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Picasso: The Great War, Experimentation and Change | Courtesy of Victoria Hart
Picasso: The Great War, Experimentation and Change | Courtesy of Victoria Hart
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See 50 Picassos And More In Columbus, Ohio

Picture of Victoria Hart
Updated: 20 October 2016
Picasso: The Great War, Experimentation and Change opened June 1, 2016, at the Columbus Museum of Art, located in Columbus, Ohio. The exhibition runs through September 11, 2016. Featuring over 50 works by Pablo Picasso drawn from major American and European museums and private collections, the focus is on Picasso’s works between 1914 and 1924, the tumultuous years surrounding World War I. While he never directly addressed the war in his work, his stylistic changes from Cubism to Classicism, and back again, demonstrate the impact of this historic moment.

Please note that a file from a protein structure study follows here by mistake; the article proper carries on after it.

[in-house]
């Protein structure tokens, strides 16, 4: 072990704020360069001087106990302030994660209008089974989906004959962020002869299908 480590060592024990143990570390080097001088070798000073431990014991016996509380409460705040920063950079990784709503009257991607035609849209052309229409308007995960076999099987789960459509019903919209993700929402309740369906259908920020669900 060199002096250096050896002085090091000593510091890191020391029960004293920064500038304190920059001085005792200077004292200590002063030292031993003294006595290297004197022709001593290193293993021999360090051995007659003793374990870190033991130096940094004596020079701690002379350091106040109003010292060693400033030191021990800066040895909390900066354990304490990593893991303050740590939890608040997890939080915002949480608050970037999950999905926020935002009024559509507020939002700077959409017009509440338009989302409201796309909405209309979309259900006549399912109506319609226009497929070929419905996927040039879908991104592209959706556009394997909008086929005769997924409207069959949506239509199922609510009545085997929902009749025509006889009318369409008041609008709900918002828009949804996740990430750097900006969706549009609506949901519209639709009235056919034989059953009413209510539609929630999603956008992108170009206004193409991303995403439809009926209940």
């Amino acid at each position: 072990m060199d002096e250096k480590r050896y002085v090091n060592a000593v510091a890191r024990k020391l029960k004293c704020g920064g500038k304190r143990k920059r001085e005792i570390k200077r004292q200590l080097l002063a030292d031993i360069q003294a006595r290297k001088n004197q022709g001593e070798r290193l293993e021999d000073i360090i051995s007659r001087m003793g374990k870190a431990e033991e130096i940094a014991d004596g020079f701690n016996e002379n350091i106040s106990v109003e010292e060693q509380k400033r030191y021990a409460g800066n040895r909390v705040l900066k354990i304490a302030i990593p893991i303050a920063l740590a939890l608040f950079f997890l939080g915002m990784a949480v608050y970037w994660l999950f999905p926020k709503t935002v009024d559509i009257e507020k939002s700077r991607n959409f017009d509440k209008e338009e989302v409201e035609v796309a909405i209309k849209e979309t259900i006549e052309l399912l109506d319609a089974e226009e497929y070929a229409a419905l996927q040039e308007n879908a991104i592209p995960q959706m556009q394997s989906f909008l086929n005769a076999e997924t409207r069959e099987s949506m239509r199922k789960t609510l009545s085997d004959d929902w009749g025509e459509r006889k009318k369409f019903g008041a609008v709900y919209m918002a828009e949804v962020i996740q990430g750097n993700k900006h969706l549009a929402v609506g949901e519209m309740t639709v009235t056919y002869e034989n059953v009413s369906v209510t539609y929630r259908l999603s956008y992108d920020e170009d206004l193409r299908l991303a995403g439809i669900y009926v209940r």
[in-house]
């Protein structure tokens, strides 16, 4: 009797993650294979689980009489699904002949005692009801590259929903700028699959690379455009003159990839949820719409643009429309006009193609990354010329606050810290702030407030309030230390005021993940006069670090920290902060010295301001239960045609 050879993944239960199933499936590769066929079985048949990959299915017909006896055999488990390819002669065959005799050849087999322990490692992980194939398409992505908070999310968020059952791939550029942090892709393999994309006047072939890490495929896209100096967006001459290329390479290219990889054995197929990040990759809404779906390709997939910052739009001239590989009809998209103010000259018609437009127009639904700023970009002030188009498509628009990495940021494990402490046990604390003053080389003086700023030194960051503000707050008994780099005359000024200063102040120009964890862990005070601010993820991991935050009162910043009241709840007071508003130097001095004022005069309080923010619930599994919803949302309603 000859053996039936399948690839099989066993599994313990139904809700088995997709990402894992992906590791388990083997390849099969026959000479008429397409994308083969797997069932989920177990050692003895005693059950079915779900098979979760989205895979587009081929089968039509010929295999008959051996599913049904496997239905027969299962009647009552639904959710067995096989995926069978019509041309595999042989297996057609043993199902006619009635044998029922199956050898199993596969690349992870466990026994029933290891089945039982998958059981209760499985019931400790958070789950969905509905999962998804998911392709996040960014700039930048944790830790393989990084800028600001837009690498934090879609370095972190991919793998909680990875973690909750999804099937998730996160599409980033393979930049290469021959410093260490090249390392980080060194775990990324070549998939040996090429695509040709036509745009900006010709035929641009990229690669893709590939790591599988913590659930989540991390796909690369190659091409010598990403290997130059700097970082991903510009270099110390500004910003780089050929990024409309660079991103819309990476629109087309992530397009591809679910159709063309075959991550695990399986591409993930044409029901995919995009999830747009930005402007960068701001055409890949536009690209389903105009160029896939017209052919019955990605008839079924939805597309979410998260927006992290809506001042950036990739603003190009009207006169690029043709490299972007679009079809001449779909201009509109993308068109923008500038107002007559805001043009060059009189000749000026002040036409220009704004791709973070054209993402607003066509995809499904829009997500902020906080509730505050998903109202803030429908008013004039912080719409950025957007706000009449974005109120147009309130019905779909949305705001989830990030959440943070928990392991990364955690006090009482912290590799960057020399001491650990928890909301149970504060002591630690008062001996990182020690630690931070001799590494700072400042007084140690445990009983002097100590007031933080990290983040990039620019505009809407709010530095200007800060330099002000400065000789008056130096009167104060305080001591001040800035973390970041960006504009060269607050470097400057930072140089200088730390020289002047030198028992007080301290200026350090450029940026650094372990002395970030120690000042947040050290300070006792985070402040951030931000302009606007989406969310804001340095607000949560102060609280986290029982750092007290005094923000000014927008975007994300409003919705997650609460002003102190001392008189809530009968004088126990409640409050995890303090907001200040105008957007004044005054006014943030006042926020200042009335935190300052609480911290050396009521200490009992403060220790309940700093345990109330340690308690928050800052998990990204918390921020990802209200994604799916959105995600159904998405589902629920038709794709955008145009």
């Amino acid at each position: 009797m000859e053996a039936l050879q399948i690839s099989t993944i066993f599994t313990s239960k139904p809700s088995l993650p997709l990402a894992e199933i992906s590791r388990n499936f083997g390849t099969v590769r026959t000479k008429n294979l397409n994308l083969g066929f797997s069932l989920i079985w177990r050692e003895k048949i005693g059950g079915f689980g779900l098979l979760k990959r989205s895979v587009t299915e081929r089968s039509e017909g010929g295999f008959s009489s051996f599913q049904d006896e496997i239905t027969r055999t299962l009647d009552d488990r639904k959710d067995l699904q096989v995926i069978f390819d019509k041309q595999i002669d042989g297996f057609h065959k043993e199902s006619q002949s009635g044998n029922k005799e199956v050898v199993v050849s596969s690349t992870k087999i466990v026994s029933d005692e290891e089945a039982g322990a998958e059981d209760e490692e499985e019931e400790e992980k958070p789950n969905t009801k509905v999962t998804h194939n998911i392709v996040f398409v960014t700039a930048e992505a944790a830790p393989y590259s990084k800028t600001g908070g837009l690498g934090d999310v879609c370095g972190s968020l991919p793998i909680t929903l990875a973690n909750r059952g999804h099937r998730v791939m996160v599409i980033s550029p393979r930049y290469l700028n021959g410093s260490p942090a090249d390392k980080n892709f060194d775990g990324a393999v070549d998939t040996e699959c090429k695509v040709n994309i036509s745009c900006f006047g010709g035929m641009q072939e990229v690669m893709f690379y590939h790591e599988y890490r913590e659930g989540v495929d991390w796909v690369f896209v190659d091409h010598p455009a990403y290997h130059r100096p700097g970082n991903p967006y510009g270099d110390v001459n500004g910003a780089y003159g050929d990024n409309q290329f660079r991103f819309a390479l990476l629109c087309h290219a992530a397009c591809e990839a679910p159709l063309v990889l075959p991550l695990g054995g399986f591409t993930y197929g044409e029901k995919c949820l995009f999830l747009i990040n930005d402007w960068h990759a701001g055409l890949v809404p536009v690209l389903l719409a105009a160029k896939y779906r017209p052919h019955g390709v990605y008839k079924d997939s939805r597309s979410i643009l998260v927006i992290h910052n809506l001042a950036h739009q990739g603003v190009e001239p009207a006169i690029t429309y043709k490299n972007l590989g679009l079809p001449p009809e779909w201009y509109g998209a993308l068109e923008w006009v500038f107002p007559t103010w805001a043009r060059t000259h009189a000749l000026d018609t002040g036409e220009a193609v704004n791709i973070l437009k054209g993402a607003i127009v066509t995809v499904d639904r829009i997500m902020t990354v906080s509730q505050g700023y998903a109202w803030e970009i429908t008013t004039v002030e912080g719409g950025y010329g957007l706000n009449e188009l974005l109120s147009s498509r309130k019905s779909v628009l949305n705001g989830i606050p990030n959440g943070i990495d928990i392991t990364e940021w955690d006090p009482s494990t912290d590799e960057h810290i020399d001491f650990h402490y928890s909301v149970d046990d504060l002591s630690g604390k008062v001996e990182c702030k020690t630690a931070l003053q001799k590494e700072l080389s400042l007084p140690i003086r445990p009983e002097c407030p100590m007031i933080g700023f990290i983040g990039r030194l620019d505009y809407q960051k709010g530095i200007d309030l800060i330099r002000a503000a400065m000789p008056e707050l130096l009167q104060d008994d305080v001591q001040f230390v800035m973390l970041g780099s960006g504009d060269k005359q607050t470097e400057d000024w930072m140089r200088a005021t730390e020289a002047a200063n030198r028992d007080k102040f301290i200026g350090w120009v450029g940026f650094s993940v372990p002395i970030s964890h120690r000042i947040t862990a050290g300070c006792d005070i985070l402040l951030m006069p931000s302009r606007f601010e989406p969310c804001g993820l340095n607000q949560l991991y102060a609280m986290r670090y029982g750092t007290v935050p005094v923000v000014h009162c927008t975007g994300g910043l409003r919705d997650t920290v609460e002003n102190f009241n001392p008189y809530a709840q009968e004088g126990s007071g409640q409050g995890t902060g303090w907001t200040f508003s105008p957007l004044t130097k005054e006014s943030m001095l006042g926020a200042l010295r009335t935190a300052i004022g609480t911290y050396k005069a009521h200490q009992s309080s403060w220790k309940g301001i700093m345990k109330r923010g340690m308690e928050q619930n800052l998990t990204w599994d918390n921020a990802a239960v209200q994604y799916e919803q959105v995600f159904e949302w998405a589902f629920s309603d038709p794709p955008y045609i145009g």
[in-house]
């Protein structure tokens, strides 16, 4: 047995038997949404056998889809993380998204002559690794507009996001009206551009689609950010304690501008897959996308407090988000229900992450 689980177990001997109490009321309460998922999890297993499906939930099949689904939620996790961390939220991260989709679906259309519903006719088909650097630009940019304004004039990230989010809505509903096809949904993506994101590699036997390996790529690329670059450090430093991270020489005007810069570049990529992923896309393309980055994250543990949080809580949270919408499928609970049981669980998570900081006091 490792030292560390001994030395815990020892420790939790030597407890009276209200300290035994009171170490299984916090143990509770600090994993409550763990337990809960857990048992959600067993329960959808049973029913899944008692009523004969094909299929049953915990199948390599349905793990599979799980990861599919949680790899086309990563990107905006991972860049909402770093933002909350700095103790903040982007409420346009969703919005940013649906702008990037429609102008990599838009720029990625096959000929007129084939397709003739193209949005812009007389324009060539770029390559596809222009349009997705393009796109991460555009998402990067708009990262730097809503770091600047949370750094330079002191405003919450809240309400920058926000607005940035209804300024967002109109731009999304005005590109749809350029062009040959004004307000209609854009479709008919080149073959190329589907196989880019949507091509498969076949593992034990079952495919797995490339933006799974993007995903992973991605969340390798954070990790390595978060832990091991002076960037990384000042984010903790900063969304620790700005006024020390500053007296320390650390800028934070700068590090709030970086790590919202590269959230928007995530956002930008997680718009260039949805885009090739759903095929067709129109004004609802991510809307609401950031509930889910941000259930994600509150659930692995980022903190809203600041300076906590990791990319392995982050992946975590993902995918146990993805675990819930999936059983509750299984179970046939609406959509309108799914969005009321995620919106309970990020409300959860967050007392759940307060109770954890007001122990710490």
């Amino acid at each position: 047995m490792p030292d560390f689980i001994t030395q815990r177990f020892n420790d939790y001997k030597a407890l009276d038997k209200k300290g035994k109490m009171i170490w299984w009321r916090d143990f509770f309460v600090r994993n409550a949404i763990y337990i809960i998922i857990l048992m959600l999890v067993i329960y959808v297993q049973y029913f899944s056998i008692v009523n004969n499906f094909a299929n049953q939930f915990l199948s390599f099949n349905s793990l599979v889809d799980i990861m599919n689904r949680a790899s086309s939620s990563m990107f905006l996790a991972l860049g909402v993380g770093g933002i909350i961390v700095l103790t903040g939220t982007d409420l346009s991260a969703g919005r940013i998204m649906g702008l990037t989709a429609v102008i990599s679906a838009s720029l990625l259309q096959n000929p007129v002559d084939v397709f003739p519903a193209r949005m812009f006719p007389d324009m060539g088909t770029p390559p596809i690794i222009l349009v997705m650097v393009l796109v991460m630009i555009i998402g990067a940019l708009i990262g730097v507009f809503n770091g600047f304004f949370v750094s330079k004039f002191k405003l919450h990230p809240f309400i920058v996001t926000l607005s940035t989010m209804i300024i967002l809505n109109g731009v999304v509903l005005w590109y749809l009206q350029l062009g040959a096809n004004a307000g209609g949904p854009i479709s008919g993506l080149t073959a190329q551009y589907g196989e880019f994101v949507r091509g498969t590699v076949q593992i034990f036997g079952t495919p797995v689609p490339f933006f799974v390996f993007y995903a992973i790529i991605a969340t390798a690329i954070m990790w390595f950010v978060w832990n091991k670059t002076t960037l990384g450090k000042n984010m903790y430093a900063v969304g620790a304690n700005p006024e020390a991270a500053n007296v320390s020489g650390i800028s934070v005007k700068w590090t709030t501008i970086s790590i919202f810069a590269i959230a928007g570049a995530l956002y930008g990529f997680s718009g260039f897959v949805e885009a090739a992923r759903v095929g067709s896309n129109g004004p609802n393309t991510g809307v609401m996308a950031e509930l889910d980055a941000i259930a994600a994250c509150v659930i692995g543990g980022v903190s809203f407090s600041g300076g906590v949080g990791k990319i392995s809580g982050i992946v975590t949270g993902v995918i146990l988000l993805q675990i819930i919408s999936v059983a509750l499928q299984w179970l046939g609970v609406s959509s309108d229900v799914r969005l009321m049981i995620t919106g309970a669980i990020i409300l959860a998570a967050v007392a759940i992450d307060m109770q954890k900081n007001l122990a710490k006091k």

The show includes oil paintings, watercolors, drawings, and four costumes the artist designed for the avant-garde ballet Parade, in 1917. Several important canvases by Picasso’s contemporaries – including Henri Matisse, Fernand Léger, and Diego Rivera – are also presented. A collection of photographs taken on August 12, 1916, by Picasso’s friend Jean Cocteau gives a hint of the life and times in Paris among the artists during the First World War.

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Visitors can try on replicas of costumes created by Picasso for the Ballet Parade in 1917. | Courtesy of Victoria Hart